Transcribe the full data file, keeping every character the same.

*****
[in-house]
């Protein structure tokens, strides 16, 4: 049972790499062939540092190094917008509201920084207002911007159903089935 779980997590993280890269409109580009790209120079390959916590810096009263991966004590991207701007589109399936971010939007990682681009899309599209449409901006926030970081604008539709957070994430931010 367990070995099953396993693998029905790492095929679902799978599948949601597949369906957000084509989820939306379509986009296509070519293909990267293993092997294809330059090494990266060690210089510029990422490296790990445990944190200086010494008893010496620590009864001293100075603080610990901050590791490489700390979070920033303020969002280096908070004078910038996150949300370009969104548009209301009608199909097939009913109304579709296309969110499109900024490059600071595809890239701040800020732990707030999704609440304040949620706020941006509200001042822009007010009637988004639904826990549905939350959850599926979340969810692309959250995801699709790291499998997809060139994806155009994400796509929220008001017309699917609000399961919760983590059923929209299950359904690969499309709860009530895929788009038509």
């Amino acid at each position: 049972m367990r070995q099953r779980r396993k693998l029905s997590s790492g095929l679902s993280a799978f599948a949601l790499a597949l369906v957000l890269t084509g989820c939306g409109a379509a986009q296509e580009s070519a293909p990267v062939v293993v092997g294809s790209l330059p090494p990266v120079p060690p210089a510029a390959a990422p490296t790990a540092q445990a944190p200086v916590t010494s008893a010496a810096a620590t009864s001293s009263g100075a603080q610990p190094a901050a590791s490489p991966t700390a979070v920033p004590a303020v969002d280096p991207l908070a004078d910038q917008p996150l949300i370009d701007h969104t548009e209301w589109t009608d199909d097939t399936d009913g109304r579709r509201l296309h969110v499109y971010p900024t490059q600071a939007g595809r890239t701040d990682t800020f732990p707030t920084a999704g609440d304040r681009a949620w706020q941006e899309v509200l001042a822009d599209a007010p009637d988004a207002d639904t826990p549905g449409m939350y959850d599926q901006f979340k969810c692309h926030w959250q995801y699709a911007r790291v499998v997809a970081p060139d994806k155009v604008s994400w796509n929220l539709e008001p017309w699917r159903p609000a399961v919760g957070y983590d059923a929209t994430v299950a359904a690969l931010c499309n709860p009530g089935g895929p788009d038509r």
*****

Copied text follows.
[in-house]
């Protein structure tokens, strides 16, 4: 049972790499062939540092190094917008509201920084207002911007159903089935 779980997590993280890269409109580009790209120079390959916590810096009263991966004590991207701007589109399936971010939007990682681009899309599209449409901006926030970081604008539709957070994430931010 367990070995099953396993693998029905790492095929679902799978599948949601597949369906957000084509989820939306379509986009296509070519293909990267293993092997294809330059090494990266060690210089510029990422490296790990445990944190200086010494008893010496620590009864001293100075603080610990901050590791490489700390979070920033303020969002280096908070004078910038996150949300370009969104548009209301009608199909097939009913109304579709296309969110499109900024490059600071595809890239701040800020732990707030999704609440304040949620706020941006509200001042822009007010009637988004639904826990549905939350959850599926979340969810692309959250995801699709790291499998997809060139994806155009994400796509929220008001017309699917609000399961919760983590059923929209299950359904690969499309709860009530895929788009038509």
């Amino acid at each position: 049972m367990r070995q099953r779980r396993k693998l029905s997590s790492g095929l679902s993280a799978f599948a949601l790499a597949l369906v957000l890269t084509g989820c939306g409109a379509a986009q296509e580009s070519a293909p990267v062939v293993v092997g294809s790209l330059p090494p990266v120079p060690p210089a510029a390959a990422p490296t790990a540092q445990a944190p200086v916590t010494s008893a010496a810096a620590t009864s001293s009263g100075a603080q610990p190094a901050a590791s490489p991966t700390a979070v920033p004590a303020v969002d280096p991207l908070a004078d910038q917008p996150l949300i370009d701007h969104t548009e209301w589109t009608d199909d097939t399936d009913g109304r579709r509201l296309h969110v499109y971010p900024t490059q600071a939007g595809r890239t701040d990682t800020f732990p707030t920084a999704g609440d304040r681009a949620w706020q941006e899309v509200l001042a822009d599209a007010p009637d988004a207002d639904t826990p549905g449409m939350y959850d599926q901006f979340k969810c692309h926030w959250q995801y699709a911007r790291v499998v997809a970081p060139d994806k155009v604008s994400w796509n929220l539709e008001p017309w699917r159903p609000a399961v919760g957070y983590d059923a929209t994430v299950a359904a690969l931010c499309n709860p009530g089935g895929p788009d038509r």